The warmer weather is finally here, but with better weather often comes drawbacks, especially if you’re an allergy sufferer. The most common allergy in adults is hayfever, which can have many uncomfortable symptoms and a drastic effect on how you function in day to day life.  We all want to enjoy the summer, and luckily, there are ways you can make allergy season more bearable – especially at night time. Here’s 5 IDEAL ways to relieve sneezing and itching during hayfever season. 


The average person washes their bed sheets once every two weeks but in the summer, twice a month is not enough to keep allergens at bay. In hayfever season, consider washing your sheets at least once a week to keep sheets free of pollen, as well as dust and other particles that might make symptoms worse. A hot wash will also help. In a study, scientists found that washing items at hotter temperatures was more effective at removing traces of tree pollen, so when you wash your sheets, make sure it’s at a temperature of 40C or above – ideally at least 60C.


When it comes to the environment you sleep in, your mattress can be one of the biggest aggravators of allergy symptoms. The average mattress can contain tens and thousands of dust mites and their waste, which are a serious irritant for people with allergies.

It can be hard to banish dust mites for good, but a high-quality mattress which holds the Allergy UK seal of approval can help. Try to pick a mattress which include Smart Fibres, which help to keep your sleep environment fresh and dry and also reduce dust mites. If you suffer from an allergy, Purotex microcapsules and Tencel fibres are good materials to look out for when choosing a new mattress. Here is a step-by-step guide for disinfecting your mattress and getting rid of all the things that have no business being in your place of rest. 


Honey is thought to be a homeopathic cure for your pollen-related spring woes, the theory being that having a spoonful of honey each day works as repeatedly ingesting small doses of the allergen (in the case pollen) acts in a similar way to a vaccination. However, this only works with local honey as it’s thought that when a person eats local honey, they are thought to be ingesting local pollen. As in, the stuff that will likely be making you wheeze and sneeze. Over time, a person may become less sensitive to this pollen. As a result, they may experience fewer seasonal allergy symptoms. While there is very little evidnce to suggest that this actually works, a soothing mug of honey and lemon certainly won’t do you any harm. And worry not if you don’t live in the countryside, there are plenty of urban Rooftop City honey producers from London to Melbourne producing local honey.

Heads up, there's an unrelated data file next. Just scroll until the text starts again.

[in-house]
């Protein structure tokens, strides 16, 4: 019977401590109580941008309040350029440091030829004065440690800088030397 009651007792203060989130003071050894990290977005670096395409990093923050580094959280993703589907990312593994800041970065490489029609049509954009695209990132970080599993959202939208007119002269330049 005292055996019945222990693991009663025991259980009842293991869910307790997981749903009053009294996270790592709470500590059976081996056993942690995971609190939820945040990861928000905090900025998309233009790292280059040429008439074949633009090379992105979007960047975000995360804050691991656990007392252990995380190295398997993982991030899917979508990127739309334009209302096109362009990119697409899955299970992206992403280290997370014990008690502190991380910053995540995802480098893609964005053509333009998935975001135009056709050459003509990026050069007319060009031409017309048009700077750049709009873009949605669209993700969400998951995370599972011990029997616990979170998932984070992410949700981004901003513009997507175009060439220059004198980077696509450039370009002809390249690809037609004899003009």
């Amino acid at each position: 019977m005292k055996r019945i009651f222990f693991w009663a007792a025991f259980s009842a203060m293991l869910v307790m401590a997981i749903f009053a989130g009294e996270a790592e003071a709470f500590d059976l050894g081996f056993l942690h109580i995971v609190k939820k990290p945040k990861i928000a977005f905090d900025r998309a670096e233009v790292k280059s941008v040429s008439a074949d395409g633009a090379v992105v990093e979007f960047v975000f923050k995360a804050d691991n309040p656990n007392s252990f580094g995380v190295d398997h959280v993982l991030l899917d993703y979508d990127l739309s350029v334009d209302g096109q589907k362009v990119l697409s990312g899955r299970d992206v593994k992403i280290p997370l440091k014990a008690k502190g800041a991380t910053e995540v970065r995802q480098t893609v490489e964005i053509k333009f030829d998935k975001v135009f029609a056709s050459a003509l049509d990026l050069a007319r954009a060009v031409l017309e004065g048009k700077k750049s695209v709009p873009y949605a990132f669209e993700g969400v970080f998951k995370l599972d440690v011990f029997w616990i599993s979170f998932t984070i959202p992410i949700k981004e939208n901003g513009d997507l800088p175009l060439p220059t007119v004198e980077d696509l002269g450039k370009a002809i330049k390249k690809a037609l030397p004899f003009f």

You might be a fan of a cool shower to wake you up first thing in the morning, but if your allergy symptoms get worse at night, it may be worth considering shaking up your shower routine. At the end of a long day, your hair, skin and clothes will be covered in micro-particles of dust and pollen, especially if you’re spent long periods outside enjoying the sunshine. A quick shower before settling down for the night can help remove these allergens before you sleep, reducing night time symptoms.


If you have a whole host of medication to relieve your symptoms, consider when you are suffering the most and make sure you’re taking them at an appropriate time of the day. Keep a diary of symptoms and notice the times of day you have flare ups. If night time is one of the times you suffer the most, consider taking any medication before bed so you reap their full benefits, making sure to consult your doctor before making any changes.